In the third therapy session, Rosenfeld inquires about Karen and Rick's disagreements and their vehemence. Rick brings up Atlantor, but Karen shuts him down and tries to dismiss the subject. [In a flashback, Miles and Rick hold a photo-op at the future Atlantor site at the same time Karen makes a fact-finding tour of the neighborhood with her potential clients. Rick introduces Miles to Karen, and they exchange stiffly cordial greetings. Later, Miles comments, "She seems somewhat formidable," to which Rick replies, "You have no idea."]
Rick and Karen disagree on the approach to Jessie's eating problem, and Karen notes her own confusion on the subject. Rosenfeld tells Rick and Karen that they must help him to uncover the "unwritten rules" of their family. Only by examining the unspoken messages, and what Jessie takes from them, can they learn to help her.
Interspersed with this therapy session are seemingly jovial scenes of Jessie's bowling birthday party. However, Jessie is clearly going through the motions, and is made uncomfortable by Karen's worrying that her daughter will eat too much junk food at the party, and by Leo's joke that he'll make Jessie "a pizza you can't refuse." Grace tries to make conversation with Jessie and alludes to her therapy. She tries to be reassuring, sympathizing with how difficult it must be, but Jessie is aghast at the thought that someone -- let alone Grace of all people -- knows. After the party, Jessie castigates her father, erroneously thinking that he told Grace. Rick admits to telling only Lily. Karen too is astonished that Rick would confide such a private family matter to Lily. Karen and Rick try to comfort Jessie but she is inconsolable, fearing that Grace will tell the whole school.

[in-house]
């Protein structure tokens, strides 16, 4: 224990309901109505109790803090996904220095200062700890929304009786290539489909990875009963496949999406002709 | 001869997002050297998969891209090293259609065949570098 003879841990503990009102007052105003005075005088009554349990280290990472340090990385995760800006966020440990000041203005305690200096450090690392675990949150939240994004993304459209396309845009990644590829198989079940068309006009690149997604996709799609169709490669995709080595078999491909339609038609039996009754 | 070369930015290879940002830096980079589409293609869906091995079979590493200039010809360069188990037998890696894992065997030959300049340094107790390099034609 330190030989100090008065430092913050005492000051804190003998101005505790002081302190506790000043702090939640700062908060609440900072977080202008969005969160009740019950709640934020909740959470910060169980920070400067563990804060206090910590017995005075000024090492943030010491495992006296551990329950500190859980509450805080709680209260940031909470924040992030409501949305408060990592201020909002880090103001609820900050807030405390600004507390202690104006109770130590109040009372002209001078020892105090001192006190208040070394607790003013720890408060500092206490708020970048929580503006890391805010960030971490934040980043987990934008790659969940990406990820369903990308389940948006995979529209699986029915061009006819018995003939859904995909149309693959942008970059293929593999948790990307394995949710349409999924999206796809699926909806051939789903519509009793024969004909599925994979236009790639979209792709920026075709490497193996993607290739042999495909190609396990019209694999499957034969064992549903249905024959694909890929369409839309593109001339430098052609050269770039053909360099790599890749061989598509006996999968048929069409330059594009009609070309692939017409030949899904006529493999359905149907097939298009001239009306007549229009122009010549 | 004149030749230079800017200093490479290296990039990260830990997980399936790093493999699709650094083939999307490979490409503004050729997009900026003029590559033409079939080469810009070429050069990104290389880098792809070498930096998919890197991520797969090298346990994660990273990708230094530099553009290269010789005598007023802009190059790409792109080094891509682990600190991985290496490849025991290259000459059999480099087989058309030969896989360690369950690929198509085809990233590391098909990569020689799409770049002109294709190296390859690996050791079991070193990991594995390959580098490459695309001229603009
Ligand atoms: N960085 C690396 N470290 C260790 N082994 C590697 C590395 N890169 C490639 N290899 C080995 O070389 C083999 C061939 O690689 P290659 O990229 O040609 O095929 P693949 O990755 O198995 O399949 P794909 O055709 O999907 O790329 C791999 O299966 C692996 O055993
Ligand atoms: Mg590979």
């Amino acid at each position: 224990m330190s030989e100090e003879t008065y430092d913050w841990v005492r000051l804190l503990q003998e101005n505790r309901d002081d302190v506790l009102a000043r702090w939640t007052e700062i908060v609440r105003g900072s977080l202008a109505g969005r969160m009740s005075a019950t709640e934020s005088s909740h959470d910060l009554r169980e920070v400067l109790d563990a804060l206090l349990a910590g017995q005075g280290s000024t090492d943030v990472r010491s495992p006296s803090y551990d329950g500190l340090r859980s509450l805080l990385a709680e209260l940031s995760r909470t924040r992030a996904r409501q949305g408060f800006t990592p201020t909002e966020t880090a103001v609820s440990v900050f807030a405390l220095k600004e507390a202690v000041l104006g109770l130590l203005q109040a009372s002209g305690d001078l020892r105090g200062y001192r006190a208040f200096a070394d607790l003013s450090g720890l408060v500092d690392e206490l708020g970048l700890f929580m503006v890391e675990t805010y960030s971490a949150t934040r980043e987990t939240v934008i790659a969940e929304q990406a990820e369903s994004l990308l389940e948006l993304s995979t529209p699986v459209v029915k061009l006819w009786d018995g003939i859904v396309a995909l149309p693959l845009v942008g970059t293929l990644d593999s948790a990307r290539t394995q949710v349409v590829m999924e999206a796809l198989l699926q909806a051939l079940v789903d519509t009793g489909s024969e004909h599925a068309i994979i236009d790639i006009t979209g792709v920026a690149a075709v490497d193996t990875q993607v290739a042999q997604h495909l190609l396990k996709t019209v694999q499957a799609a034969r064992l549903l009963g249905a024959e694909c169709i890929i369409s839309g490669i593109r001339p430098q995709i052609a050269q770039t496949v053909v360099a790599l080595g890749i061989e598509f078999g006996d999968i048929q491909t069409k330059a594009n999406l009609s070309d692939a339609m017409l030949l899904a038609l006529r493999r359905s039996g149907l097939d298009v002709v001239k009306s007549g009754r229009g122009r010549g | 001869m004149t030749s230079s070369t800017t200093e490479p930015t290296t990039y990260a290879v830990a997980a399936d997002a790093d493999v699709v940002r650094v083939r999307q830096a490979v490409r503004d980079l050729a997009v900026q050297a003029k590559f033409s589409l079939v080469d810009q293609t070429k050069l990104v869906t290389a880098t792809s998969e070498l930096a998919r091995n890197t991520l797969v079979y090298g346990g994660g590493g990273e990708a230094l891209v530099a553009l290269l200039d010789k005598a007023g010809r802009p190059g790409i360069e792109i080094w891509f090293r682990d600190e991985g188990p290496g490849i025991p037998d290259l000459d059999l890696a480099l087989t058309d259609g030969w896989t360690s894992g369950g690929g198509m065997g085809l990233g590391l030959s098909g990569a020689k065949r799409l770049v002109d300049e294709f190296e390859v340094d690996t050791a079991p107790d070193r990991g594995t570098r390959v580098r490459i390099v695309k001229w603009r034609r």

Back in the therapy session, Karen notes Jessie's sensitivity to and interactions with people in general, but also notes the dangers in taking it too far. Rosenfeld coyly asks "who gets to decide" the limits. Karen wants simple answers -- how does she know her daughter is sick, and how does she know how to help? Rosenfeld responds that there are no easy answers: they must look for clues in Jessie's reactions to behavior, most notably between her parents.
At this time Rosenfeld reapproaches the Atlantor subject and how Karen tried to gloss over it and make it all right when it really wasn't. Rick and Karen begin to argue again over Atlantor, more heatedly this time than previously in the parking lot. The argument escalates into an unexpected outburst from Rick, who reminds Karen that he has spent eight months working on the Atlantor project, and that she can do good works only because he pays for her mortgage and other expenses. "I am enabling you to do this thing, even though we're no longer married, so don't freakin' tell me what I should do with my life!" he shouts.
Rick's fury shocks himself as much as it does Karen, and Rosenfeld stuns them both when he calmly says, "You may not want to hear this, and I know you have a piece of paper claiming the opposite. But from where I sit, you're still married. Who gets mad like that? Married people. People who have gone off and started new lives just don't have that kind of investment."
Rosenfeld tells them that when a girl Jessie's age doesn't eat, it means she's trying to stop the clock in her body and stay a little girl. He observes that Karen and Rick are still too much invested in each other's lives and in past anger and disappointments. They are not helping their daughter move on. Still, the concerned parents are puzzled as to how to confront their upsetting present. Rosenfeld counsels the two that they must form a new kind of bond in order to help Jessie, a bond that gets past any previous pain.